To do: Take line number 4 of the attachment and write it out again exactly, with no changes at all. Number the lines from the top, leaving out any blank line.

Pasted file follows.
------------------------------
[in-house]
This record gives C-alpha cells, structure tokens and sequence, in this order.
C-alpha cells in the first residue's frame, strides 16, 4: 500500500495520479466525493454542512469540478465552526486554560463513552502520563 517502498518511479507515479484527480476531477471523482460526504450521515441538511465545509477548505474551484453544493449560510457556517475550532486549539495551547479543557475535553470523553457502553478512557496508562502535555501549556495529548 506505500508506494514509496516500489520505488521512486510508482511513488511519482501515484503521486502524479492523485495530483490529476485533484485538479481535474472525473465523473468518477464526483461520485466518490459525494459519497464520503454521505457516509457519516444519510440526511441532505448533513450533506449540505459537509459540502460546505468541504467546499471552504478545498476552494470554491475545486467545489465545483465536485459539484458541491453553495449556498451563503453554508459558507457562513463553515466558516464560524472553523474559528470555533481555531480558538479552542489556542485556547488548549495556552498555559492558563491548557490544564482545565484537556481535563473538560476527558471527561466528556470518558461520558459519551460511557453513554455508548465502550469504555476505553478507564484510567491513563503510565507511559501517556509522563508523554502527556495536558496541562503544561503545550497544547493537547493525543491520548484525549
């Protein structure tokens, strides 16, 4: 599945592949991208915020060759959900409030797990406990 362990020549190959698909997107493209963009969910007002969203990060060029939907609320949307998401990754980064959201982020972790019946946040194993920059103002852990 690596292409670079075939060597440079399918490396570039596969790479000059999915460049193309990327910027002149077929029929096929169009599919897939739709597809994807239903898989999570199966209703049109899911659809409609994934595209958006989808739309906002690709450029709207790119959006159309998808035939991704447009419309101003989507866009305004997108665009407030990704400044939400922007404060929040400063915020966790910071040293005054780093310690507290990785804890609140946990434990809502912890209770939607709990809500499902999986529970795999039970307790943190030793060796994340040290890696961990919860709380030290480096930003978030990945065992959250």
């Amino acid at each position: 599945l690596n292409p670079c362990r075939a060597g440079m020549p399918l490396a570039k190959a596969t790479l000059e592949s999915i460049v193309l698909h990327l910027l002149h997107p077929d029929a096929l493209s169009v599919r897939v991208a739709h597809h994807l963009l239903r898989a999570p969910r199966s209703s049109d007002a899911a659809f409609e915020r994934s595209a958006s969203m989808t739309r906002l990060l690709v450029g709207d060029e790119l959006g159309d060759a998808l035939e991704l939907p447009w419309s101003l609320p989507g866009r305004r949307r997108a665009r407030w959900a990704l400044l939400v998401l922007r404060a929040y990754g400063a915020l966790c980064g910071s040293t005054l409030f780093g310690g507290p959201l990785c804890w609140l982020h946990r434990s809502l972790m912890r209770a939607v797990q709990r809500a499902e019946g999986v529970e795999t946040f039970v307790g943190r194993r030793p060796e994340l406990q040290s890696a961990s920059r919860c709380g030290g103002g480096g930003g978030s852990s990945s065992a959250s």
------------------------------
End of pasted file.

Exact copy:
């Protein structure tokens, strides 16, 4: 599945592949991208915020060759959900409030797990406990 362990020549190959698909997107493209963009969910007002969203990060060029939907609320949307998401990754980064959201982020972790019946946040194993920059103002852990 690596292409670079075939060597440079399918490396570039596969790479000059999915460049193309990327910027002149077929029929096929169009599919897939739709597809994807239903898989999570199966209703049109899911659809409609994934595209958006989808739309906002690709450029709207790119959006159309998808035939991704447009419309101003989507866009305004997108665009407030990704400044939400922007404060929040400063915020966790910071040293005054780093310690507290990785804890609140946990434990809502912890209770939607709990809500499902999986529970795999039970307790943190030793060796994340040290890696961990919860709380030290480096930003978030990945065992959250």